Once again, more evidence and analysis are needed to prove this relationship, but it’s nice to be able to say that the current hypothesis is a reasonable one give the amount of DNA shared.


Example #3: What about a double second cousin once removed? Or could it be a 1.5 times second cousin once removed?

A person on Family Tree DNA shares DNA with a possible double second cousin once removed (2x2C1R). Filtering out small segments (<7cM), the two testers share 113cM across 7 segments. Is this reasonable for a 2x2C1R?

Figure 4. Sim-cM histograms for total amount of shared DNA and the number of shared segments for 2x2C1R. Arrows in blue show the approximate total cM and number of segments shared with the match. Click to enlarge.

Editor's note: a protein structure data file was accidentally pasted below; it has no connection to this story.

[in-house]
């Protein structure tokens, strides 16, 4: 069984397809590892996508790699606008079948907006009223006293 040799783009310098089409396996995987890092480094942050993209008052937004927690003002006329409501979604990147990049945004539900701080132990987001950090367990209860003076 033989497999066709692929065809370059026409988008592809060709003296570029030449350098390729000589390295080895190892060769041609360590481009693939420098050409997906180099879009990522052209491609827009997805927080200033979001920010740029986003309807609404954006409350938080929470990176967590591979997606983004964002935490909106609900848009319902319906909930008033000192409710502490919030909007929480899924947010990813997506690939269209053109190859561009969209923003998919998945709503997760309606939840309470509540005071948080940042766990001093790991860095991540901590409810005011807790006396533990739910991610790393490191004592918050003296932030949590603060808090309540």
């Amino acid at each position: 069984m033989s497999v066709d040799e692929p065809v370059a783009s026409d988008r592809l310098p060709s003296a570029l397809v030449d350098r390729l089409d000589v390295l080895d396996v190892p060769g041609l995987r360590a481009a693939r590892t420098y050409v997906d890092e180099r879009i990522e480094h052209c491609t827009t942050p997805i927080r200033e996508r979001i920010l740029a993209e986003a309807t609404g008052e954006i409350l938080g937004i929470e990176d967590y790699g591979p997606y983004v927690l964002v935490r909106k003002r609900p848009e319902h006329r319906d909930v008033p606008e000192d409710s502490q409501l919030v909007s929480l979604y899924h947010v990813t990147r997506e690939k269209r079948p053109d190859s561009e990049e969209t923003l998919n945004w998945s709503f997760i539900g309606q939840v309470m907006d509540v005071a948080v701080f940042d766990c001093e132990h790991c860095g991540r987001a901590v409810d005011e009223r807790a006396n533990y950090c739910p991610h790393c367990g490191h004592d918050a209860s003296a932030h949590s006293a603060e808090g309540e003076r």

Looking at the Sim-cM results for 2x2C1R (Figure 4) shows that, yes, the two testers do share a reasonable amount of DNA for 2x2C1R. But one of their suggested shared male ancestors had two wives. If the two cousins descended from different wives, they could be 1.5x2C1R instead? Is the DNA shared consistent with this hypothesis?

Figure 5. Sim-cM histograms for total amount of shared DNA and the number of shared segments for 1.5x2C1R. Arrows in blue show the approximate total cM and number of segments shared with the match. Click to enlarge.

Figure 5 shows us that 1.5x2C1R is also a reasonable hypothesis for these two testers – just based on this shared DNA data. We still need to consider DNA shared between these two testers and other matches to clarify all of their shared ancestors, and of course, correlate any DNA-based hypothesis with other evidence.